Confirmation: how far is too far when it comes to retelling the truth?

Emma Brockes in The Guardian:

ImagesKerry Washington is so good as Anita Hill it makes one realise that, thus far in her career, she has been underutilised as a serious actress. The supporting cast are excellent too, particularly Greg Kinnear as Joe Biden, who led the Senate judiciary committee investigating the allegations against Thomas, and Bill Irwin as John Danforth, the Republican senator and Thomas ally. For long stretches, the script sticks verbatim to a transcript of the televised hearings in which Hill so memorably and excruciatingly itemised the innuendos and propositions Thomas allegedly subjected her to when she worked for him – primarily, his remark about finding pubic hair on a coke can and the porn movie he’d enjoyed which starred “Long Dong Silver”. These scenes are electrifying, as they were at the time, not only for the testimony but for the drama of Hill, a black woman, sitting alone opposite a table of white men all seemingly out to get her, most of whom are laughably unqualified to pass judgment on matters of sexual propriety. (To wit: Ted Kennedy was one of the senators on the committee.) As the film suggests, sexual harassment had not, to that date, been on the national radar.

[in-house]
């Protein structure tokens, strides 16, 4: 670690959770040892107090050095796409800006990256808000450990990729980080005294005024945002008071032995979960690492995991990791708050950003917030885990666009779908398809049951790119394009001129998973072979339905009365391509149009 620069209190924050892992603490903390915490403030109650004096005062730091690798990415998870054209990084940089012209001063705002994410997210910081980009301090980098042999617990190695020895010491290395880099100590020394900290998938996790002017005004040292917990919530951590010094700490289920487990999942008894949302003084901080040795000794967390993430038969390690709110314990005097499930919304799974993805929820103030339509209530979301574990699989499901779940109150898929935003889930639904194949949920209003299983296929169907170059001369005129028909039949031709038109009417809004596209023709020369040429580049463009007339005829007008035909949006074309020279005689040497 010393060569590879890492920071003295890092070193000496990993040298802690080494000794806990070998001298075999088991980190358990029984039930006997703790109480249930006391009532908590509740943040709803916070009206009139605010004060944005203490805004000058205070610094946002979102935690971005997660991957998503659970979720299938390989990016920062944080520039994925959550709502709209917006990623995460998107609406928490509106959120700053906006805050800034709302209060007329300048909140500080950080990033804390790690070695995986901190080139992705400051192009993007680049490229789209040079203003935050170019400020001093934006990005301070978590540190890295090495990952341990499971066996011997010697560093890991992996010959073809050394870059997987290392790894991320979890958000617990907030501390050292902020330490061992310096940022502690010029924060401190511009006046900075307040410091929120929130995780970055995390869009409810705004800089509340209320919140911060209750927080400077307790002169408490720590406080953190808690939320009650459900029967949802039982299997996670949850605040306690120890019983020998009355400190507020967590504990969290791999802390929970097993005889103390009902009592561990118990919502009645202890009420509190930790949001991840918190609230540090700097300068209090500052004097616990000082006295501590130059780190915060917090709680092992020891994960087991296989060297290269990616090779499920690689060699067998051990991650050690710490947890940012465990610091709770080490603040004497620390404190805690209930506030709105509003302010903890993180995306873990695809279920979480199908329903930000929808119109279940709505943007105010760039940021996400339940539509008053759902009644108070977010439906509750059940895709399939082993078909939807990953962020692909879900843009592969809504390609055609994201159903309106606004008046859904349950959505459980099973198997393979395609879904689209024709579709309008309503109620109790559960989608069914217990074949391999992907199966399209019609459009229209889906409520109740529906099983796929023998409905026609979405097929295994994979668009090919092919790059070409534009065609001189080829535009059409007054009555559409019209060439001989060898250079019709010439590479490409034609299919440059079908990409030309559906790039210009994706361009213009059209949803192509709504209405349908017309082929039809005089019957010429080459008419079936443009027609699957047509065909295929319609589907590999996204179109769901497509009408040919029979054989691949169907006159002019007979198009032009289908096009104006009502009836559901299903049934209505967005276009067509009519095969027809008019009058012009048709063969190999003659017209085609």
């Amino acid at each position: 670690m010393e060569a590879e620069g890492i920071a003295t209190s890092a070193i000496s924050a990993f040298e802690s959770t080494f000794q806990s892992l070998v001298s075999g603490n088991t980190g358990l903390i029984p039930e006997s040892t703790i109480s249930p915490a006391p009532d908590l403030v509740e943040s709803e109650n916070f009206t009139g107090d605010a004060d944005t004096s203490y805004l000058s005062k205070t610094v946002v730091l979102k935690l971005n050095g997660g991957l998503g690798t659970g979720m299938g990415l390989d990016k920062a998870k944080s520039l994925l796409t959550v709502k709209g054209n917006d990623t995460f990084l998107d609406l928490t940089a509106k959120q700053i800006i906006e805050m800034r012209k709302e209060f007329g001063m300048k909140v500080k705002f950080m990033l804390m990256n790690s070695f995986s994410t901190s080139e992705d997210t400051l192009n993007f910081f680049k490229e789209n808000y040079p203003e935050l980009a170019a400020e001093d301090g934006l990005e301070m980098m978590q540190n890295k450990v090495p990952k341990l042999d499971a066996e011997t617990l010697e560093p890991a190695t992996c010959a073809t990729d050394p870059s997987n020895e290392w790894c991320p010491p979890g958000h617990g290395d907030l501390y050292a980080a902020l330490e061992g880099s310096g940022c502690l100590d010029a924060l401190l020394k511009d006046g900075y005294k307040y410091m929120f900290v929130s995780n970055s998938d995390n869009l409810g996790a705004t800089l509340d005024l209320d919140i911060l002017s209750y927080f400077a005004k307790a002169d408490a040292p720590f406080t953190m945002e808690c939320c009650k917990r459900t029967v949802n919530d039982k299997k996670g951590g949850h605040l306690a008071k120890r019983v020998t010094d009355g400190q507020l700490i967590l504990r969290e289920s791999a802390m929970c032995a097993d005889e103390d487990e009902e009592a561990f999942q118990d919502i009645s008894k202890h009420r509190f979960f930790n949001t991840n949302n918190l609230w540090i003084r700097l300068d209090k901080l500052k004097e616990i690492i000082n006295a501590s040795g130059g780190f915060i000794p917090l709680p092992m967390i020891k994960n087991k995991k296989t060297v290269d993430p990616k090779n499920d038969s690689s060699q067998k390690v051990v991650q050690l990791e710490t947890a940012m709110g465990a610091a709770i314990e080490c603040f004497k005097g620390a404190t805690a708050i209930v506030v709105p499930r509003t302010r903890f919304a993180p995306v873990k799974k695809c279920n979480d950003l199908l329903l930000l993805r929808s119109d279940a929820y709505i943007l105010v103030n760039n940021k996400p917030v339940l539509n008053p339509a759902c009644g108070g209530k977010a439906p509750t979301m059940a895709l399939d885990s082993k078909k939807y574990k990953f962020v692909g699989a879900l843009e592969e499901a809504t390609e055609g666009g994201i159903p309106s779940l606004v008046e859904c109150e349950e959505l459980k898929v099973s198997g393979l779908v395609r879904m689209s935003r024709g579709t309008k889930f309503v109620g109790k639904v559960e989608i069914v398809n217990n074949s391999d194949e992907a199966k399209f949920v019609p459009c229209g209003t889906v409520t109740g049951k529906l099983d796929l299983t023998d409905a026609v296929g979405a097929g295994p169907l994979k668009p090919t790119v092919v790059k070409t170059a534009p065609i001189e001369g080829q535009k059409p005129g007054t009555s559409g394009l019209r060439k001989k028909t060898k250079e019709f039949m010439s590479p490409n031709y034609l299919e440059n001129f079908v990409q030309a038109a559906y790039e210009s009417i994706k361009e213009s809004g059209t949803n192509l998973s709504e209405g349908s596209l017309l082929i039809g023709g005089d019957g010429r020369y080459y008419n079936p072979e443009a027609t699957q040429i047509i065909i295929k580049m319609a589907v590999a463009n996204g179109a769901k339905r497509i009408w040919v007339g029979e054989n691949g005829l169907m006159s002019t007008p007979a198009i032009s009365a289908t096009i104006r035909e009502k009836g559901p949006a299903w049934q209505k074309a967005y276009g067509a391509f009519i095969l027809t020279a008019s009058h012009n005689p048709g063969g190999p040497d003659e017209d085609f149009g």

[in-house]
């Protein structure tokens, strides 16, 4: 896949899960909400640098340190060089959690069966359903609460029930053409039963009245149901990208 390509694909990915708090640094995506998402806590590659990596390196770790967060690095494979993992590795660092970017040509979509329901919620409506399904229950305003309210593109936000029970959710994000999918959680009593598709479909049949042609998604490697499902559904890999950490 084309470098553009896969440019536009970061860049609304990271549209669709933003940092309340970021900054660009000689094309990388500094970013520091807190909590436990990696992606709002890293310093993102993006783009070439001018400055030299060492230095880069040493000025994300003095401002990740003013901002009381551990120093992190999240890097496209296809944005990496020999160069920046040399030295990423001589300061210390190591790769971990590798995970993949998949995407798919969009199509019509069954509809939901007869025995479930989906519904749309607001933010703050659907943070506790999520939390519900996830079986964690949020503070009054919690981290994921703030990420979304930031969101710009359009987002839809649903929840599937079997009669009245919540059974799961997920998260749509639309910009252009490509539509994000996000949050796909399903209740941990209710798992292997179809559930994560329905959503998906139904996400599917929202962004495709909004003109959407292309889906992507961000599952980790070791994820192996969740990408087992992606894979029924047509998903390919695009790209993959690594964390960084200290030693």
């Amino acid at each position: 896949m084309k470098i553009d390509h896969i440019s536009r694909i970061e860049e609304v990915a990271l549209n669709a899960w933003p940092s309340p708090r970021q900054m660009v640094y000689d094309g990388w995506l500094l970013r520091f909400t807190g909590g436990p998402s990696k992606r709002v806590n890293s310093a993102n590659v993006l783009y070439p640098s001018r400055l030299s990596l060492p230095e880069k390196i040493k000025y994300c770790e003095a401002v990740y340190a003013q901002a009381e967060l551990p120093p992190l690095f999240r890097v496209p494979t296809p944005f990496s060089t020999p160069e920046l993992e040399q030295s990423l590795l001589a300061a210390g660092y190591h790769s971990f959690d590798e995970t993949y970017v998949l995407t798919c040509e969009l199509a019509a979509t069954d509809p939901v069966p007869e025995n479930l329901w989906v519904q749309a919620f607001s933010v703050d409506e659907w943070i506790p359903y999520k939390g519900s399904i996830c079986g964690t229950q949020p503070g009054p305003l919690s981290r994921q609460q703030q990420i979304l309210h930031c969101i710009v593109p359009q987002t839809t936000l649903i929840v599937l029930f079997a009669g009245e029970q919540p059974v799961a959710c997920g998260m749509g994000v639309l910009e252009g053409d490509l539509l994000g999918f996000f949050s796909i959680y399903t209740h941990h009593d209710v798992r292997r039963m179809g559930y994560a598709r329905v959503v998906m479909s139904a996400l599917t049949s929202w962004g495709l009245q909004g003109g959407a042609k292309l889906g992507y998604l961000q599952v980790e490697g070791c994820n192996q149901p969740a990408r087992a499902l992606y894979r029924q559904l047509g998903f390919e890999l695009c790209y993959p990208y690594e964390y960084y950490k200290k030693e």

…And there is one indication that, contrary to the Republicans protests, the film isn’t a piece of liberal propaganda: the person who comes out worst from Confirmation is Biden, who is portrayed as weak and dithering, failing both to protect Hill and adequately to lead the committee.

It is a success of the film that one feels, in the end, the only hero to come out of it all was Hill.

More here.